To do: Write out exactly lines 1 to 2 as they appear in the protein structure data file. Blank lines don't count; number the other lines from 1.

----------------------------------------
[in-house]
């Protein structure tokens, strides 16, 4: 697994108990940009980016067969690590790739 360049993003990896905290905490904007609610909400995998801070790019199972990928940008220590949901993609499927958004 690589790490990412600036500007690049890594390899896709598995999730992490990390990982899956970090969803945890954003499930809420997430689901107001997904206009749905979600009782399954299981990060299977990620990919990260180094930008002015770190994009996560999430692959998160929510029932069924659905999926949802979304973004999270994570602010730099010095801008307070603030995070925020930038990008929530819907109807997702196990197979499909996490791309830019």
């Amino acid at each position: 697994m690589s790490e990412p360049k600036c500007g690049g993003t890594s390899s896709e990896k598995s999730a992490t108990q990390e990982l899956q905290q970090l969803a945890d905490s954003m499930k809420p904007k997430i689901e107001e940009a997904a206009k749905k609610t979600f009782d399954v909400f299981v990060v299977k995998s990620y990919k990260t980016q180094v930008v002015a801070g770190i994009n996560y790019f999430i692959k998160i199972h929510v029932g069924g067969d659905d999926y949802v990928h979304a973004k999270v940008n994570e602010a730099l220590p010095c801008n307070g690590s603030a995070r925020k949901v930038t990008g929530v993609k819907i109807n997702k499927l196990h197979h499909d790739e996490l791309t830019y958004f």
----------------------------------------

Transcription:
[in-house]
């Protein structure tokens, strides 16, 4: 697994108990940009980016067969690590790739 360049993003990896905290905490904007609610909400995998801070790019199972990928940008220590949901993609499927958004 690589790490990412600036500007690049890594390899896709598995999730992490990390990982899956970090969803945890954003499930809420997430689901107001997904206009749905979600009782399954299981990060299977990620990919990260180094930008002015770190994009996560999430692959998160929510029932069924659905999926949802979304973004999270994570602010730099010095801008307070603030995070925020930038990008929530819907109807997702196990197979499909996490791309830019």